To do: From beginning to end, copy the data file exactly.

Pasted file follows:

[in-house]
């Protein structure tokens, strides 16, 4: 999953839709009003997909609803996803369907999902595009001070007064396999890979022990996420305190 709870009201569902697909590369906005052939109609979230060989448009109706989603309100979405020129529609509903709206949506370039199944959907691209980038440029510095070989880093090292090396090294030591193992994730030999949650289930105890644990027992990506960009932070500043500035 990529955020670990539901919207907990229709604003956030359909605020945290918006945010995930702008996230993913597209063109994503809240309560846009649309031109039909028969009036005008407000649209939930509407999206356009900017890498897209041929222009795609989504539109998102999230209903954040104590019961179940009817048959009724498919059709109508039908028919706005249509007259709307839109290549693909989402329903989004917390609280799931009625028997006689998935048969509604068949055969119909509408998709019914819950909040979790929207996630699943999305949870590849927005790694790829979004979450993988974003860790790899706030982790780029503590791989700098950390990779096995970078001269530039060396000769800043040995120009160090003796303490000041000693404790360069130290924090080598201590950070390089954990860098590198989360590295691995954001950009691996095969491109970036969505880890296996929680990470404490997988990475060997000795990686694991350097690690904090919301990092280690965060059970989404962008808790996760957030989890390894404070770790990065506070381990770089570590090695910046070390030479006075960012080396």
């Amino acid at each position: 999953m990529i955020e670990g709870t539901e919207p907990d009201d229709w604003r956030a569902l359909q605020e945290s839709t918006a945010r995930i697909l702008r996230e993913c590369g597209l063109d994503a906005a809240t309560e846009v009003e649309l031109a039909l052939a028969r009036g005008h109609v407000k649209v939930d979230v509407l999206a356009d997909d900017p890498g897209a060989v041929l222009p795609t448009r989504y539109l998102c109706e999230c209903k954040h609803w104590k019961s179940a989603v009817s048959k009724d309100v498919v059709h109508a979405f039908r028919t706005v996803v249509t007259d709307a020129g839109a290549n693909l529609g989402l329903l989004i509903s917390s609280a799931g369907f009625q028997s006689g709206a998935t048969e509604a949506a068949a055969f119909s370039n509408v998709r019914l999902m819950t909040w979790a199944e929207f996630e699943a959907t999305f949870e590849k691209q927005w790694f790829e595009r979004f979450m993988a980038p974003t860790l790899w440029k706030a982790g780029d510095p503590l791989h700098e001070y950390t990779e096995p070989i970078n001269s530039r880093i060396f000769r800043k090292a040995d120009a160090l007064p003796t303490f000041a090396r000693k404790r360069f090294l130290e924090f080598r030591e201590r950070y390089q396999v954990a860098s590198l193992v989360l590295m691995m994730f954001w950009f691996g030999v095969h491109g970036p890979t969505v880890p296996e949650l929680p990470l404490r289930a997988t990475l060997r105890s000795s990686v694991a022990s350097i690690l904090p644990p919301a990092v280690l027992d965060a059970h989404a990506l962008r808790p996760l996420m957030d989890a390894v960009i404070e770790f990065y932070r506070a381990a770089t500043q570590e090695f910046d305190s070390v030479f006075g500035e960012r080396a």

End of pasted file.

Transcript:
[in-house]
């Protein structure tokens, strides 16, 4: 999953839709009003997909609803996803369907999902595009001070007064396999890979022990996420305190 709870009201569902697909590369906005052939109609979230060989448009109706989603309100979405020129529609509903709206949506370039199944959907691209980038440029510095070989880093090292090396090294030591193992994730030999949650289930105890644990027992990506960009932070500043500035 990529955020670990539901919207907990229709604003956030359909605020945290918006945010995930702008996230993913597209063109994503809240309560846009649309031109039909028969009036005008407000649209939930509407999206356009900017890498897209041929222009795609989504539109998102999230209903954040104590019961179940009817048959009724498919059709109508039908028919706005249509007259709307839109290549693909989402329903989004917390609280799931009625028997006689998935048969509604068949055969119909509408998709019914819950909040979790929207996630699943999305949870590849927005790694790829979004979450993988974003860790790899706030982790780029503590791989700098950390990779096995970078001269530039060396000769800043040995120009160090003796303490000041000693404790360069130290924090080598201590950070390089954990860098590198989360590295691995954001950009691996095969491109970036969505880890296996929680990470404490997988990475060997000795990686694991350097690690904090919301990092280690965060059970989404962008808790996760957030989890390894404070770790990065506070381990770089570590090695910046070390030479006075960012080396």
């Amino acid at each position: 999953m990529i955020e670990g709870t539901e919207p907990d009201d229709w604003r956030a569902l359909q605020e945290s839709t918006a945010r995930i697909l702008r996230e993913c590369g597209l063109d994503a906005a809240t309560e846009v009003e649309l031109a039909l052939a028969r009036g005008h109609v407000k649209v939930d979230v509407l999206a356009d997909d900017p890498g897209a060989v041929l222009p795609t448009r989504y539109l998102c109706e999230c209903k954040h609803w104590k019961s179940a989603v009817s048959k009724d309100v498919v059709h109508a979405f039908r028919t706005v996803v249509t007259d709307a020129g839109a290549n693909l529609g989402l329903l989004i509903s917390s609280a799931g369907f009625q028997s006689g709206a998935t048969e509604a949506a068949a055969f119909s370039n509408v998709r019914l999902m819950t909040w979790a199944e929207f996630e699943a959907t999305f949870e590849k691209q927005w790694f790829e595009r979004f979450m993988a980038p974003t860790l790899w440029k706030a982790g780029d510095p503590l791989h700098e001070y950390t990779e096995p070989i970078n001269s530039r880093i060396f000769r800043k090292a040995d120009a160090l007064p003796t303490f000041a090396r000693k404790r360069f090294l130290e924090f080598r030591e201590r950070y390089q396999v954990a860098s590198l193992v989360l590295m691995m994730f954001w950009f691996g030999v095969h491109g970036p890979t969505v880890p296996e949650l929680p990470l404490r289930a997988t990475l060997r105890s000795s990686v694991a022990s350097i690690l904090p644990p919301a990092v280690l027992d965060a059970h989404a990506l962008r808790p996760l996420m957030d989890a390894v960009i404070e770790f990065y932070r506070a381990a770089t500043q570590e090695f910046d305190s070390v030479f006075g500035e960012r080396a």